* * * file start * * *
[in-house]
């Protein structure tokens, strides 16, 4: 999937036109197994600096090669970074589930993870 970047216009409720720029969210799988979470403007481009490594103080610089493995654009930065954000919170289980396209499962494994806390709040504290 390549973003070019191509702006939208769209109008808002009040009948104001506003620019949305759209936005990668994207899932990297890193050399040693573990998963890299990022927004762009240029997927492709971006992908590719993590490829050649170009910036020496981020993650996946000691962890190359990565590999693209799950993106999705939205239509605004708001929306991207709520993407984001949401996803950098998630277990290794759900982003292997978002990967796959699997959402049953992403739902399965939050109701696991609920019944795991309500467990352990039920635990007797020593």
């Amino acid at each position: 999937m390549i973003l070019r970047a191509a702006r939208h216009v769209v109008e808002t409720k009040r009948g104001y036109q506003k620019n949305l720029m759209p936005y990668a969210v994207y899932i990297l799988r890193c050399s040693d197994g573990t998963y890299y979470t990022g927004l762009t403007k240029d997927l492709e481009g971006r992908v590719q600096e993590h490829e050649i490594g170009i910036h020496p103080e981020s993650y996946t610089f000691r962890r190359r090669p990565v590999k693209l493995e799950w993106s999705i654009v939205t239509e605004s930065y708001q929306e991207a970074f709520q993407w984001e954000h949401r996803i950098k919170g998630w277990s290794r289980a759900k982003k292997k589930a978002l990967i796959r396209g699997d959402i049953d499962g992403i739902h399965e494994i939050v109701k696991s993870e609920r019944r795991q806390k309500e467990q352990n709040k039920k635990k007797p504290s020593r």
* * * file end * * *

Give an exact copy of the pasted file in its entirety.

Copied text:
[in-house]
């Protein structure tokens, strides 16, 4: 999937036109197994600096090669970074589930993870 970047216009409720720029969210799988979470403007481009490594103080610089493995654009930065954000919170289980396209499962494994806390709040504290 390549973003070019191509702006939208769209109008808002009040009948104001506003620019949305759209936005990668994207899932990297890193050399040693573990998963890299990022927004762009240029997927492709971006992908590719993590490829050649170009910036020496981020993650996946000691962890190359990565590999693209799950993106999705939205239509605004708001929306991207709520993407984001949401996803950098998630277990290794759900982003292997978002990967796959699997959402049953992403739902399965939050109701696991609920019944795991309500467990352990039920635990007797020593």
């Amino acid at each position: 999937m390549i973003l070019r970047a191509a702006r939208h216009v769209v109008e808002t409720k009040r009948g104001y036109q506003k620019n949305l720029m759209p936005y990668a969210v994207y899932i990297l799988r890193c050399s040693d197994g573990t998963y890299y979470t990022g927004l762009t403007k240029d997927l492709e481009g971006r992908v590719q600096e993590h490829e050649i490594g170009i910036h020496p103080e981020s993650y996946t610089f000691r962890r190359r090669p990565v590999k693209l493995e799950w993106s999705i654009v939205t239509e605004s930065y708001q929306e991207a970074f709520q993407w984001e954000h949401r996803i950098k919170g998630w277990s290794r289980a759900k982003k292997k589930a978002l990967i796959r396209g699997d959402i049953d499962g992403i739902h399965e494994i939050v109701k696991s993870e609920r019944r795991q806390k309500e467990q352990n709040k039920k635990k007797p504290s020593r």